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Consider a compact interval $[a,b]$. If $[a,b]$ had global coordinates, then there would be an homeomorphism $f:[a,b]\to U$ where $U$ is an open subset of $\mathbb{R}$ or an open subset of $[0,\infty)$.

But $U$ cannot be open in $\mathbb{R}$ because $U$ is compact, so $U$ must be open in $[0,\infty)$. But also in this case I think U must be a closed interval, precisely $U=$[min$f$,max$f]$. But this set cannot be open in $[0,\infty)$. So i deduce that $[a,b]$ does not have global coordinates.

But then in John Lee's book Introduction to smooth manifolds i read a statement of the form "Let $t$ denote the stadard coordinate on $[a,b]$".

So how should I interpret the statement above?

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When I refer to the "standard coordinate" on a subset of $\mathbb R$ such as $[a,b]$, I just mean the standard coordinate of $\mathbb R$ restricted to the interval. You're right that it's not a "coordinate chart" in the sense that the term is defined for manifolds with boundary. Perhaps it's infelicitous to use the same term with two different meanings, but it would be far from the only time this happens in differential geometry!

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    $\begingroup$ Thank you very much! So when you say $\omega$ is a smooth covector field on $[a,b]$, and then you write $w=f\;dt$ with "$t$ standard coordinate on $[a,b]$", I have to think at $\omega$ as a smooth covector field defined on an open subset (or maybe interval) of $\mathbb{R}$, say $J$, containing $[a,b]$ and at $t$ as the standard coordinate on $J$? So in this way I have $\omega:J\to T^*J$ smooth covector field on $J$ and I can write $\omega=f\;dt$ with $f:J\to \mathbb{R}$ smooth, beacuse in this case I have that $t$ is a "true" coordinate chart on $J$. Am I correct? $\endgroup$ – Minato Mar 1 '19 at 9:37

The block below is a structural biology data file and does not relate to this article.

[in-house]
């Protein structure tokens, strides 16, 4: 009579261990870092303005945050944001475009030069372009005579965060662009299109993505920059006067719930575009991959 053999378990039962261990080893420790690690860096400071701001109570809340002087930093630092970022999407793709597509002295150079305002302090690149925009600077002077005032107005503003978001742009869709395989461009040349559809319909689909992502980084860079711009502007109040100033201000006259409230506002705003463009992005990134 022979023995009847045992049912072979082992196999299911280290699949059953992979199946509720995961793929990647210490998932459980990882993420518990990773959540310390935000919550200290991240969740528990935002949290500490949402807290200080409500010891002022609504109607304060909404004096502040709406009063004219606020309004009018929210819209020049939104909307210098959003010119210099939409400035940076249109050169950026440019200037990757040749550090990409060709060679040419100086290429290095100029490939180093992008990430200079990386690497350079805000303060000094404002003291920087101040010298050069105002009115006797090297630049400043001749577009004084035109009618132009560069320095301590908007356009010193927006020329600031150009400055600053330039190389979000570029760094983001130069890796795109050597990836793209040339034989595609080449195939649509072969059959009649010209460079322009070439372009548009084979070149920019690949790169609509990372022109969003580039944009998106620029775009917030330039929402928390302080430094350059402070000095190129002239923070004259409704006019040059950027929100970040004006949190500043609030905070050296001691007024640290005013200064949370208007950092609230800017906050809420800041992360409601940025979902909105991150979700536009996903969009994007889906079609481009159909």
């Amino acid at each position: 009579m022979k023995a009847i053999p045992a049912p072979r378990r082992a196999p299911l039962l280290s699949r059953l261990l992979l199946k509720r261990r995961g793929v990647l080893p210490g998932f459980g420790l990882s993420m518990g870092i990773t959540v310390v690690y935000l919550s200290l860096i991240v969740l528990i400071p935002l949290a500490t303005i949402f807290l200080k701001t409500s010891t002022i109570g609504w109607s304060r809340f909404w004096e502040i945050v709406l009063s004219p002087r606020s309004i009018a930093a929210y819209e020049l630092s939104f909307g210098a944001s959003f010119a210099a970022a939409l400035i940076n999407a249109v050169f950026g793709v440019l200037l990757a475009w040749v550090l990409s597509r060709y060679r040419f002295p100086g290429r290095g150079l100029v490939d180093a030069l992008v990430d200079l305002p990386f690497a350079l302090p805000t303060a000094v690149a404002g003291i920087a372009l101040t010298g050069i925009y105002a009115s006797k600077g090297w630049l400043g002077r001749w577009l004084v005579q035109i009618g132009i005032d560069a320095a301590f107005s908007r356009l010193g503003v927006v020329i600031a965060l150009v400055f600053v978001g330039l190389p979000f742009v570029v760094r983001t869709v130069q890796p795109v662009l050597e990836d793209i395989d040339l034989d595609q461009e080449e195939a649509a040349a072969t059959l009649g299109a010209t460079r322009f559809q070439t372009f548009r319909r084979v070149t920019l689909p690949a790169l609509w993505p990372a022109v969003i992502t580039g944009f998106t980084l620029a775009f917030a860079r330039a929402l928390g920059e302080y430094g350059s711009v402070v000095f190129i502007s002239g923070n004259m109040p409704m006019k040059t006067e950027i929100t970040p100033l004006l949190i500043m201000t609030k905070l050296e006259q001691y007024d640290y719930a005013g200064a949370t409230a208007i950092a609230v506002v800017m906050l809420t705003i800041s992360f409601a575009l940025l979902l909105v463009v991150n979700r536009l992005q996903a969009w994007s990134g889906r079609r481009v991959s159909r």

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    $\begingroup$ Beacuse if we think at $\omega$ as "literally" a smooth covector field on $[a,b]$, in the sense $\omega:[a,b]\to T^*[a,b]$, then since we don't have smooth global coordinates (in the sense of a smooth global chart) on $[a,b]$ we cannot write $w=f\; dt$ on all $[a,b]$. But I should write, for example, $\omega=f\; dt$ on $(a,b]$ with $t$ smooth chart on $(a,b]$ and $f:(a,b]\to \mathbb{R}$ smooth ; and $\omega=g\;ds$ on $[a,b)$ with $s$ smooth chart on $[a,b)$ and $g:[a,b)\to \mathbb{R}$ smooth. Am I correct? $\endgroup$ – Minato Mar 1 '19 at 9:38
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    $\begingroup$ Because if we have $\omega:M\to T^*M$ smooth covecor field on a smooth manifold $M$ with or without boundary, and $(U,\phi=(x^i))$ is a chart on $M$, then we have $\omega=\omega_i\;dx^i$ only in the domain of the chart, that is $U$. Please excuse me if I'm wandering. $\endgroup$ – Minato Mar 1 '19 at 9:39
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    $\begingroup$ Your first comment is essentially correct. The fact that $\omega$ is a smooth covector field on $[a,b]$ implies that it has an extension to a smooth covector field on an open subset of $\mathbb R$, which can be written in standard coordinates as $f\,dt$. The original form $\omega$ can therefore be written as $f\,dt$ on $[a,b]$. Here you can just consider $t$ as a smooth function on $[a,b]$, and $dt$ is a smooth covector field there. $\endgroup$ – Jack Lee Mar 2 '19 at 19:52
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    $\begingroup$ Please allow me one last question: now I have realized in what sense we intend the sentence " $\omega$ is a smooth covector field on $[a,b]$"! It is in the sense of Lemma 10.12, right? So we have $\pi: T^*\mathbb{R}\to \mathbb{R}$ and $\omega:[a,b]\to T^*\mathbb{R}$ is our smooth covector field in the sense that it admits an extension to a smooth local section of $\pi$ in a neighborhood of each point, and thus by Extension Lemma (Lemma 10.12) we have that $\omega$ is the restriction to $[a,b]$ of a smooth convector field on all of $\mathbb{R}$, right? $\endgroup$ – Minato Mar 6 '19 at 16:33

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